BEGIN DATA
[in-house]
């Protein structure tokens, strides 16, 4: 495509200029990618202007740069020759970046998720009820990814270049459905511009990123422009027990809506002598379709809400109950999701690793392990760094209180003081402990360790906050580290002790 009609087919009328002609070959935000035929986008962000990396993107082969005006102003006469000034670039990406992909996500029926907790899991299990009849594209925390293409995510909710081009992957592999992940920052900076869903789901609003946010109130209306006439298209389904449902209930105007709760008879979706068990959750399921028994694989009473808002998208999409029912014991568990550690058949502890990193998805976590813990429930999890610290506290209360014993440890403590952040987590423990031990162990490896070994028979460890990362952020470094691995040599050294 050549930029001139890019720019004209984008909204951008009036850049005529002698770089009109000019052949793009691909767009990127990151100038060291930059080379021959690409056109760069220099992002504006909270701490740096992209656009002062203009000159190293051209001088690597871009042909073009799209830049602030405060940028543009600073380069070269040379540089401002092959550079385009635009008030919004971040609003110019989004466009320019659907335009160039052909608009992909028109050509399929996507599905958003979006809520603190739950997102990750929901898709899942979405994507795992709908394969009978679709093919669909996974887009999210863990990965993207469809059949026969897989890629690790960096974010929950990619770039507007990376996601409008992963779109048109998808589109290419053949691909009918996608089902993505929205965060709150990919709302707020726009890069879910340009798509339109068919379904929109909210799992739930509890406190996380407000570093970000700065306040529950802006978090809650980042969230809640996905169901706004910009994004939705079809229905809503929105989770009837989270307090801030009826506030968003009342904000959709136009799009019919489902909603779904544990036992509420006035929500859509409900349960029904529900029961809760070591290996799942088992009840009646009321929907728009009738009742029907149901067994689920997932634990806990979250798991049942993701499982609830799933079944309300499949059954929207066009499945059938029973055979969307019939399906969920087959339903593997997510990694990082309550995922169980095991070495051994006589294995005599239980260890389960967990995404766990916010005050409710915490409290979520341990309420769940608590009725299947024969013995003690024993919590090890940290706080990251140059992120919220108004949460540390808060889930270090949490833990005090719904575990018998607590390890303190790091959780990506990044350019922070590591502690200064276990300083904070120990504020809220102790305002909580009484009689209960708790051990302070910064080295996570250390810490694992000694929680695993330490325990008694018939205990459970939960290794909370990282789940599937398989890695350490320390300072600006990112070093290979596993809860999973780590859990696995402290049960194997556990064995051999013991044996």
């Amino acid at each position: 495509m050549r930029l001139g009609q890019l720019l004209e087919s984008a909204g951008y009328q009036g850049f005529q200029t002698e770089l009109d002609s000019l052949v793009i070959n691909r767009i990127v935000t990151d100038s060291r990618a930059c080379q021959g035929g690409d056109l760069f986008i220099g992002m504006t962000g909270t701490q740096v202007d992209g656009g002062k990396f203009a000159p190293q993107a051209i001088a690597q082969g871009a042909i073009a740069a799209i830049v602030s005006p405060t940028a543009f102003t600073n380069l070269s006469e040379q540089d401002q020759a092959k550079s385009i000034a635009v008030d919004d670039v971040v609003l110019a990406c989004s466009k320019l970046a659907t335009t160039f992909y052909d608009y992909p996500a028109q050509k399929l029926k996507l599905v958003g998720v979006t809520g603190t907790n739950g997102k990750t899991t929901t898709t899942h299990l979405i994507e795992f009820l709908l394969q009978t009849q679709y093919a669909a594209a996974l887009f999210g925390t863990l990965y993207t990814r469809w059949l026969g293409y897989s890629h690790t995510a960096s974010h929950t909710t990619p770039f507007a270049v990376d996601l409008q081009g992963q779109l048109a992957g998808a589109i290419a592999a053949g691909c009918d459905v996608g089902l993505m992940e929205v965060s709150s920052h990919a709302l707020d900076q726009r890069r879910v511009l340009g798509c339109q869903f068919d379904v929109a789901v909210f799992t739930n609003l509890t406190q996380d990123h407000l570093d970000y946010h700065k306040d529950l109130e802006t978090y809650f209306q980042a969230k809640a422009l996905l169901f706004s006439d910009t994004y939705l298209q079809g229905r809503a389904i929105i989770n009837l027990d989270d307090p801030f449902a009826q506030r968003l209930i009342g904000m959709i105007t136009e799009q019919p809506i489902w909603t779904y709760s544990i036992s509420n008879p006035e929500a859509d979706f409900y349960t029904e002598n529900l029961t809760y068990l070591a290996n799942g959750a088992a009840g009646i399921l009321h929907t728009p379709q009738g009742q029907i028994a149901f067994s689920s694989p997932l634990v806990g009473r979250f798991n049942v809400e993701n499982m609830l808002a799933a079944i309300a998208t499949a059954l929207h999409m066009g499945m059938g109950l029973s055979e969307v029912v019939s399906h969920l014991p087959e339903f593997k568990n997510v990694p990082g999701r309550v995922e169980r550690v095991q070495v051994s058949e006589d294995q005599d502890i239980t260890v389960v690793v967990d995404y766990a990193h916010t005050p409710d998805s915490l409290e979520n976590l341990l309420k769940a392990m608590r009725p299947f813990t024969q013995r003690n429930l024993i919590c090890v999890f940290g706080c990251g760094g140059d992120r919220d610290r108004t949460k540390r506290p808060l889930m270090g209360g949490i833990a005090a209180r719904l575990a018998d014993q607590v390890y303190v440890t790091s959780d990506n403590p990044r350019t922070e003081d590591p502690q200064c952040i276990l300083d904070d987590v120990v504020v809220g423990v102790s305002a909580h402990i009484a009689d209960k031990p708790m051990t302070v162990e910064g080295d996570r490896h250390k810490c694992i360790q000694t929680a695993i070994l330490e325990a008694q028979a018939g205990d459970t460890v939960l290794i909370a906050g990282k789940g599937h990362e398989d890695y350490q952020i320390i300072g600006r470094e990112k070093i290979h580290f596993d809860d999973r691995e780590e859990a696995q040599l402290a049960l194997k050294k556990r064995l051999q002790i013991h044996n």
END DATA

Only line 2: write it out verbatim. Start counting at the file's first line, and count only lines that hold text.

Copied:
């Protein structure tokens, strides 16, 4: 495509200029990618202007740069020759970046998720009820990814270049459905511009990123422009027990809506002598379709809400109950999701690793392990760094209180003081402990360790906050580290002790 009609087919009328002609070959935000035929986008962000990396993107082969005006102003006469000034670039990406992909996500029926907790899991299990009849594209925390293409995510909710081009992957592999992940920052900076869903789901609003946010109130209306006439298209389904449902209930105007709760008879979706068990959750399921028994694989009473808002998208999409029912014991568990550690058949502890990193998805976590813990429930999890610290506290209360014993440890403590952040987590423990031990162990490896070994028979460890990362952020470094691995040599050294 050549930029001139890019720019004209984008909204951008009036850049005529002698770089009109000019052949793009691909767009990127990151100038060291930059080379021959690409056109760069220099992002504006909270701490740096992209656009002062203009000159190293051209001088690597871009042909073009799209830049602030405060940028543009600073380069070269040379540089401002092959550079385009635009008030919004971040609003110019989004466009320019659907335009160039052909608009992909028109050509399929996507599905958003979006809520603190739950997102990750929901898709899942979405994507795992709908394969009978679709093919669909996974887009999210863990990965993207469809059949026969897989890629690790960096974010929950990619770039507007990376996601409008992963779109048109998808589109290419053949691909009918996608089902993505929205965060709150990919709302707020726009890069879910340009798509339109068919379904929109909210799992739930509890406190996380407000570093970000700065306040529950802006978090809650980042969230809640996905169901706004910009994004939705079809229905809503929105989770009837989270307090801030009826506030968003009342904000959709136009799009019919489902909603779904544990036992509420006035929500859509409900349960029904529900029961809760070591290996799942088992009840009646009321929907728009009738009742029907149901067994689920997932634990806990979250798991049942993701499982609830799933079944309300499949059954929207066009499945059938029973055979969307019939399906969920087959339903593997997510990694990082309550995922169980095991070495051994006589294995005599239980260890389960967990995404766990916010005050409710915490409290979520341990309420769940608590009725299947024969013995003690024993919590090890940290706080990251140059992120919220108004949460540390808060889930270090949490833990005090719904575990018998607590390890303190790091959780990506990044350019922070590591502690200064276990300083904070120990504020809220102790305002909580009484009689209960708790051990302070910064080295996570250390810490694992000694929680695993330490325990008694018939205990459970939960290794909370990282789940599937398989890695350490320390300072600006990112070093290979596993809860999973780590859990696995402290049960194997556990064995051999013991044996």